Even Dad’s short bout with a lung infection mid 1970s didn’t deter me, or my two elder brothers who were already moderate to heavy smokers.  All-too-expectedly, since I was young, fit and healthy, it necessarily followed that I’m bulletproof, and nothing, not even all the health and mortality statistics, my hacking cough, black sputum-congested throat in the morning and that repulsive dragon breath would make me stop, for another 24 years.  By then Dad made a complete turnaround, became a strict anti-tobacco reformist, much to our chagrin.  Everything even remotely connected to smoking, ashtrays, the slightest smell or hint of tobacco smoke, was all but banished, for good reason, from our household.

After I got married, when the stress of family, work and sedentary living creeped in, smoking became an inevitable crutch and my one reliable friend.  All the rationalizations were there : I need it to deal with all the stressors in life; I don’t have any other vices; can’t I have just one outlet for my hard work?  and all other nonsense that ultimately wilted against the fact that I had burned out struggling alveoli and was slowly strangling the remaining healthy lung cells I had.

***               ***               ***                ***                ***

It wasn’t any epiphany that allowed me to confront and slay my tobacco smoking, fire-breathing dragon in 2007, despite the fact that  I was a wheezing, overweight and pasty-faced Pinoy attempting to stay in New Zealand.

It was rather a combination of several reasons that made me to decide to just stop cold turkey : the $11 to $12 cost per 20-pack of cigs was something I could ill afford; my sister-in-law wasn’t saying it out loud, but she didn’t approve of smoking in their house, where I was staying until I could rent a flat of my own; and at 42, I thought that the time was right to stop smoking, after nearly a quarter century of playing Russian roulette with my lungs.

Literally, however, you need just one reason to quit smoking : to continue living, and continue living a healthy life, at that.

Because of Divine Assistance, exercise that helped keep the withdrawal jitters away, and the cold realization that an early death would prevent me from seeing my children grow up with families of their own, I have kept away from, and have in fact been tobacco free for the last six years, the sixth anniversary falling last 17th November.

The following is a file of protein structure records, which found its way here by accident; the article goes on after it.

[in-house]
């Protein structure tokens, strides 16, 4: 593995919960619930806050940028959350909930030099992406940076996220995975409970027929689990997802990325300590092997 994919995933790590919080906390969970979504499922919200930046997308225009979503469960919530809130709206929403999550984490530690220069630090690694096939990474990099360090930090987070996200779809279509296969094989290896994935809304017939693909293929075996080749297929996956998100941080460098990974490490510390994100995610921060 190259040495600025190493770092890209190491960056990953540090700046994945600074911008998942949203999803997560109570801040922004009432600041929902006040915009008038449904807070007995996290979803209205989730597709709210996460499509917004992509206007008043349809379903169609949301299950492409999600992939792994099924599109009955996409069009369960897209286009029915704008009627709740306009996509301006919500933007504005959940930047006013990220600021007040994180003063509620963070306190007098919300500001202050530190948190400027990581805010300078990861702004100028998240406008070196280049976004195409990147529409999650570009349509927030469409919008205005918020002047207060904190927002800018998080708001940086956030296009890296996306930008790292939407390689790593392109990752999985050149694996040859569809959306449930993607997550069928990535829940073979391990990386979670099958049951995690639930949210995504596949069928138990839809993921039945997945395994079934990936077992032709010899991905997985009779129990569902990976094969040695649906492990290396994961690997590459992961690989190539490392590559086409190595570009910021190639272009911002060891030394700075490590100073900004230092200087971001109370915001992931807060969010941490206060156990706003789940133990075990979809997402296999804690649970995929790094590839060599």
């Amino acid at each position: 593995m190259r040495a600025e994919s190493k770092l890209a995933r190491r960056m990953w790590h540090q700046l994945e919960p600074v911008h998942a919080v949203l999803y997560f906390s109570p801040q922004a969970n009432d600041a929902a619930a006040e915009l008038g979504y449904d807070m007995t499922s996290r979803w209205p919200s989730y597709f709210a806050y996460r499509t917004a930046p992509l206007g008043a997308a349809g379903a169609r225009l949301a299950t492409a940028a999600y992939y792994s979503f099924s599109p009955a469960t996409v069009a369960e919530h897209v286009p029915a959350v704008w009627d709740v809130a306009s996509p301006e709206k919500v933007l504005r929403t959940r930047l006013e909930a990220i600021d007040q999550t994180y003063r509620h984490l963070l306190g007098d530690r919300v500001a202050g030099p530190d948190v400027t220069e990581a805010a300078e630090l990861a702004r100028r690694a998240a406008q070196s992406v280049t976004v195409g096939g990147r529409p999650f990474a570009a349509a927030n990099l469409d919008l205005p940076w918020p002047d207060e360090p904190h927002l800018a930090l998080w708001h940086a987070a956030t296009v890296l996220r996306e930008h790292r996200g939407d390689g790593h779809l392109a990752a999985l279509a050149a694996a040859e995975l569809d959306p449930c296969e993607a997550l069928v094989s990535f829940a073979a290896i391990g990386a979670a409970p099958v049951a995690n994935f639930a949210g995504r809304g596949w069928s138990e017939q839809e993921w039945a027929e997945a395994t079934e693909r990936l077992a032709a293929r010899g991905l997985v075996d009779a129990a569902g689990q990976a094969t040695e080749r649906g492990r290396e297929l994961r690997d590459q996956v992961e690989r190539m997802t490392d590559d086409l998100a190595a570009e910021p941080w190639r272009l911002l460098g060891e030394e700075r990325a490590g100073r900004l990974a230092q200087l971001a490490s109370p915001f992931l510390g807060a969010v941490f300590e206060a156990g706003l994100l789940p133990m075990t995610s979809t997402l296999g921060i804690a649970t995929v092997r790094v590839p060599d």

I would be less than completely truthful if I didn’t admit to you, kabayan and friends, that I’m not completely free from smoking, mentally that is.  Not a day goes by without me thinking of smoking.  Every time I see a person or persons smoke, I imagine smoking myself, especially after a full meal, when imbibing alcohol, and all those other activities you associate with smoking.

The reason for this is that there is a cocktail of powerful drugs released in every hit of tobacco smoke that goes directly into your bloodstream from your lungs and straight into your brain.  These drugs cause your brain to produce dopamine, which is closely associated with the body’s pleasureable feelings and sensations.  There is no denying it : six years after quitting, I still can’t deny that smoking gave me pleasure.  It’s just the health and social costs that has made me stop.  THAT’s how powerful smoking is.

There is no magic formula to quitting smoking.  The two pieces of advice from this lucky quitter : seek professional help if you can’t stop cold turkey, and better to not start at all.  It’s that simple.

Please spare a thought to quitting today.  Too many people have died, or are now dying from smoking for you not to.

Thanks for reading!

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One thought on “Quittable 2013 : a Pinoy’s random thoughts on smoking

  1. Pingback: sweets for my sweets | YLBnoel's Blog